But over these decades, the region’s population has grown, especially with the densification of downtown Vancouver’s residential population and office workforce concentrations. Transportation connections to the Coal Harbour dock have also improved with the Canada Line, although it has also improved the accessibility of transit bus services that reach Tsawwassen Ferry Terminal.

Island Ferries, a new private commuter ferry business that aims to learn from the mistakes of Harbour Lynx, is planning to give the downtown Vancouver to downtown Nanaimo route another attempt. It planned on launching in Summer 2019, but postponed the opening after it lost one of its two investors.

It will use two high-speed catamaran ferry vessels at a cost of $40 million, with each vessel seating 376 passengers and capable of reaching 40 knots (75 km/h).

Each one-way trip would have a travel time of just 68 minutes, which is highly competitive with BC Ferries’ crossing time of 100 minutes from West Vancouver — not including the driving time to and from the Horseshoe Bay Ferry Terminal. There would be multiple roundtrip sailings per day.

foot passenger ferry

Example of Island Ferries Service vessel. (Island Ferry Service)

Earlier this decade when Island Ferries proposed its service, the business said its fares would start at only about $25.00 to attract a broad customer base that includes both economical commuters and tourists. And for added accessibility and convenience, the downtown Vancouver terminal would be located on the outside berth of Waterfront Station’s SeaBus terminal.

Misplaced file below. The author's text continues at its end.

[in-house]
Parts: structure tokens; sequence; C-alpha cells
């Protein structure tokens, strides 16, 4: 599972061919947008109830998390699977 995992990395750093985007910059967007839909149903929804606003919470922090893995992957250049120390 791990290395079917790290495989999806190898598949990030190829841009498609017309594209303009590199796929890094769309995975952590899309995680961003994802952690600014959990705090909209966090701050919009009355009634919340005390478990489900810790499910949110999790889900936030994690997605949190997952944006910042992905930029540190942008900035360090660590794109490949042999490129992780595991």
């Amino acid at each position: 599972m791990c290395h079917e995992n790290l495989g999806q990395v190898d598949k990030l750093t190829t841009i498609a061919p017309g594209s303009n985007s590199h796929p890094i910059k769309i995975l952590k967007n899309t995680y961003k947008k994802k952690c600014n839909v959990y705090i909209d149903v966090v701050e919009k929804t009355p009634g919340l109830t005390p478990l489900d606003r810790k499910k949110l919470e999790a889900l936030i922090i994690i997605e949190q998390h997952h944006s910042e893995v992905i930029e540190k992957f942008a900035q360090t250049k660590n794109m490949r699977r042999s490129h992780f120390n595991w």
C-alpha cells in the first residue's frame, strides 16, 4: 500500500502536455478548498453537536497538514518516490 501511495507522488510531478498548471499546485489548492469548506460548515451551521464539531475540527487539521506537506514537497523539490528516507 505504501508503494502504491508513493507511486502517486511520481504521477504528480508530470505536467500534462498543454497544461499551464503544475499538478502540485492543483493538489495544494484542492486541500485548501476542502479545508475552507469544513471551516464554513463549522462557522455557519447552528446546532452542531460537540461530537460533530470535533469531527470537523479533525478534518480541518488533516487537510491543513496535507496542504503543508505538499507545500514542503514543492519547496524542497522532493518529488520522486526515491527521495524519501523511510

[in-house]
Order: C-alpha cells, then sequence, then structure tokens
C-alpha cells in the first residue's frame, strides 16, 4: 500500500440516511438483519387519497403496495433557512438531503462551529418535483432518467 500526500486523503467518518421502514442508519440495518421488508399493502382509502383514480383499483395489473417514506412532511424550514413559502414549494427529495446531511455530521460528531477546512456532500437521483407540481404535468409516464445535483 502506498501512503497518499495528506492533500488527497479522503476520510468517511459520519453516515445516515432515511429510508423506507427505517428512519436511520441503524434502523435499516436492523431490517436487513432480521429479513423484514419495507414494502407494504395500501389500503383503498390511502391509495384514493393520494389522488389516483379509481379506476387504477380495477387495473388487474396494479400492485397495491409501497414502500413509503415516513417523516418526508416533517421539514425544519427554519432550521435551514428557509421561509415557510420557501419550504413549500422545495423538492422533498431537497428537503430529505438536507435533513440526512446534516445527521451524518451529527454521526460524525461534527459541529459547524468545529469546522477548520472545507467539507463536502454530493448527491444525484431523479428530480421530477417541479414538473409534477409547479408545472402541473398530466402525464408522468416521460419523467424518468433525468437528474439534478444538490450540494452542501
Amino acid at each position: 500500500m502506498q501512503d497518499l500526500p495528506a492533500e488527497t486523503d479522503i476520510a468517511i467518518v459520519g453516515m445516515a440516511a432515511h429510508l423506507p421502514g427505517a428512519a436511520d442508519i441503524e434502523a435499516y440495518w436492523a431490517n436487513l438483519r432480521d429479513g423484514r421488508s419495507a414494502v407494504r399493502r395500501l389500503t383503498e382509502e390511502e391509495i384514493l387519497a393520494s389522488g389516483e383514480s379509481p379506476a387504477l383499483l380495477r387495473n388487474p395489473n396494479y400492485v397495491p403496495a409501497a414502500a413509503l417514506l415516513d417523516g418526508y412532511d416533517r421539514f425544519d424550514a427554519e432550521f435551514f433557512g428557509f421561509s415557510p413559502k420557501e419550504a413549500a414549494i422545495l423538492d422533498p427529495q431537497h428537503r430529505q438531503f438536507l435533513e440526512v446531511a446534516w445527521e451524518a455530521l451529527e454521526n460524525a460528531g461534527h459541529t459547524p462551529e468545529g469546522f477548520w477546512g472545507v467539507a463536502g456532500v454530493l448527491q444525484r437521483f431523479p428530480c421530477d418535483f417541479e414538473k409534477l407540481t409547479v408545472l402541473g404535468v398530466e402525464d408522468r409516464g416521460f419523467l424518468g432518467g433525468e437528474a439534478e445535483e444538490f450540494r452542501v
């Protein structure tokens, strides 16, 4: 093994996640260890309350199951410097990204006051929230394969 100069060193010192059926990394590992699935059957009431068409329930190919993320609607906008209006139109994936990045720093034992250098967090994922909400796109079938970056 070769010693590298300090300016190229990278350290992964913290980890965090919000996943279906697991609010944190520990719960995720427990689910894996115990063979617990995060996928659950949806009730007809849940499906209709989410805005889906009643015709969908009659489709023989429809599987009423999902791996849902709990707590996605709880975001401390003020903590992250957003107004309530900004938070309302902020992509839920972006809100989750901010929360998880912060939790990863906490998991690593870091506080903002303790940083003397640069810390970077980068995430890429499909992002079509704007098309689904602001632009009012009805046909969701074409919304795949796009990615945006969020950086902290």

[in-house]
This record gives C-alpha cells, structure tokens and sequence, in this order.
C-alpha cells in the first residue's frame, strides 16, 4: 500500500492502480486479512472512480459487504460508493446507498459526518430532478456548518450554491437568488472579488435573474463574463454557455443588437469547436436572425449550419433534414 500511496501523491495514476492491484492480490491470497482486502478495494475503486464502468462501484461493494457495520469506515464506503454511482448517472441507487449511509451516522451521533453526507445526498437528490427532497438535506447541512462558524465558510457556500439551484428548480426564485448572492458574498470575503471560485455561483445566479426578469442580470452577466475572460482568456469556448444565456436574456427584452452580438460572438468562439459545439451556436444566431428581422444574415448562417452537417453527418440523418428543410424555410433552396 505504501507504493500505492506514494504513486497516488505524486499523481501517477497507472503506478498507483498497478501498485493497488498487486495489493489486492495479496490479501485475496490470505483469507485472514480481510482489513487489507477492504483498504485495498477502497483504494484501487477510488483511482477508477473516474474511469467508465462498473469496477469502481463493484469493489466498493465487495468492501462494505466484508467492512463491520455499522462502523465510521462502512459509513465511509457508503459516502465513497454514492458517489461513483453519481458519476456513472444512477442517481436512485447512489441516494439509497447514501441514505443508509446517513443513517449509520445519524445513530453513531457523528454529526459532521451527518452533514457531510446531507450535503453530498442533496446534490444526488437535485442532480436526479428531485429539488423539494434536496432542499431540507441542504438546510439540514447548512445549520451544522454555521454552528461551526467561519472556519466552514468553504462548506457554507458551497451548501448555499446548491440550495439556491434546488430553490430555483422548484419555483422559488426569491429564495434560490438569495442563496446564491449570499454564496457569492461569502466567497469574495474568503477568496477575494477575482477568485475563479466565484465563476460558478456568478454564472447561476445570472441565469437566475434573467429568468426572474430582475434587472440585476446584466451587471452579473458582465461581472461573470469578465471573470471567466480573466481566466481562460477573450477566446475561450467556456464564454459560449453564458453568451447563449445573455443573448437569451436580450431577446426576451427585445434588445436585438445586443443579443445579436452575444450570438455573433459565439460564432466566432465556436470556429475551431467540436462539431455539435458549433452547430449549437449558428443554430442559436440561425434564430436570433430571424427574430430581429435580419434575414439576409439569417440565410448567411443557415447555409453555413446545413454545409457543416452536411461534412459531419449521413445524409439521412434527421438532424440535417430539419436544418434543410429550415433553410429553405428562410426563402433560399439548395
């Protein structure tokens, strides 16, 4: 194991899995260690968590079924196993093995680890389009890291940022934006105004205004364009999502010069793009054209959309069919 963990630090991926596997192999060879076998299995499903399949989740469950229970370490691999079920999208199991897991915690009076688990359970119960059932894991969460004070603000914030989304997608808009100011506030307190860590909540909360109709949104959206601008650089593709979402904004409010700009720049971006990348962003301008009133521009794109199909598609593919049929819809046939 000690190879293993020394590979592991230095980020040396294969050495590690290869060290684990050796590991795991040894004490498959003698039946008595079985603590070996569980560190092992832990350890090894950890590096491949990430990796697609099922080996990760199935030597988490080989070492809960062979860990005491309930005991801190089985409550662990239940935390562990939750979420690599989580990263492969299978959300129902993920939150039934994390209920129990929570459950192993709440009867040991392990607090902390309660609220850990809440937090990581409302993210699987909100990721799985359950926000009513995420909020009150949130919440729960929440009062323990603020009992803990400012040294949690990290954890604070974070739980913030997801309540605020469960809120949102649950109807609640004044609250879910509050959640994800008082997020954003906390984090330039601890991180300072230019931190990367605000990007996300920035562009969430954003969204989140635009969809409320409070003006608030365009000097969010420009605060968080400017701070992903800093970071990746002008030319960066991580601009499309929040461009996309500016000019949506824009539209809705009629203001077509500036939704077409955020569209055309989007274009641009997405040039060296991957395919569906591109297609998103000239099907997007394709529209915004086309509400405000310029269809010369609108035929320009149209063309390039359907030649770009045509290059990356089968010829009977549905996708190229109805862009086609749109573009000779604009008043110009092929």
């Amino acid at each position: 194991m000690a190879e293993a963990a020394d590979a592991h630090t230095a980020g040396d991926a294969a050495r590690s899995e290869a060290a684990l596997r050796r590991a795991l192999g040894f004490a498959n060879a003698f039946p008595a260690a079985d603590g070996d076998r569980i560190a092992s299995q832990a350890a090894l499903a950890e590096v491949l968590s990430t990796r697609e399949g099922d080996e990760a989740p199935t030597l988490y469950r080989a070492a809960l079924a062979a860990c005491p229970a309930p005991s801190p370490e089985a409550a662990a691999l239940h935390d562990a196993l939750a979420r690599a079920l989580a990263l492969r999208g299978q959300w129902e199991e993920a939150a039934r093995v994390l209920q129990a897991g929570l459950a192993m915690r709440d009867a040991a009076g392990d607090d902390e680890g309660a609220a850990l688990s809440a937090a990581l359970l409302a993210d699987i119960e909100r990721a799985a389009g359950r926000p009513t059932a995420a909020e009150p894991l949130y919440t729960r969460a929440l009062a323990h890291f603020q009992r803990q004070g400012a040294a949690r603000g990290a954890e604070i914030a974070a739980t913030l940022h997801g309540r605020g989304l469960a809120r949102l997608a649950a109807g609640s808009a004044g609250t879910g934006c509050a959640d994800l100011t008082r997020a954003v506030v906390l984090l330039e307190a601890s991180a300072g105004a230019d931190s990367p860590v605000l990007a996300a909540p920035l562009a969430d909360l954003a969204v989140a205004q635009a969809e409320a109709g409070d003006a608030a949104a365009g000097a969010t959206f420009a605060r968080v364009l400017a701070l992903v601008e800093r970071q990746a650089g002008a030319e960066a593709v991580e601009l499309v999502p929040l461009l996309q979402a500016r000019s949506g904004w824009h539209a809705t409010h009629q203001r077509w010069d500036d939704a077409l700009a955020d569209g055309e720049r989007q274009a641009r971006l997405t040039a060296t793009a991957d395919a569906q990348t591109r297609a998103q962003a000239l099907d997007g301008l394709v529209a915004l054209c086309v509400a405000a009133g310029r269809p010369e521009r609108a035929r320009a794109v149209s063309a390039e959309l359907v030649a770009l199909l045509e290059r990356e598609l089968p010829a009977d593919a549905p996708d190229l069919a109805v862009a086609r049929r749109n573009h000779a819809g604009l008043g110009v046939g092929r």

All required environmental assessments and permits have been completed and obtained from the Vancouver Fraser Port Authority for the modifications required for the SeaBus terminal.

Terminal construction works in Nanaimo and Vancouver still need to happen in order for the ferry service to launch.

Over the long term, the City of Vancouver has envisioned transforming Waterfront Station — including the railyard area north of the CPR building, and the SeaBus terminal — into a world-class transportation hub. It could include a new and expanded SeaBus terminal, a separate terminal for interregional commuter ferries (such as to Vancouver Island), expanded concourse space, and office developments.

Vancouver Central Waterfront Hub Framework

Site plan of the expanded Waterfront Station. (City of Vancouver)

Vancouver Central Waterfront Hub Framework

Site plan of the expanded Waterfront Station, with the underground link between the expanded station and the new marine terminal. (City of Vancouver)

Vancouver Central Waterfront Hub Framework

Artistic rendering of the transit concourse at Waterfront Station. (City of Vancouver)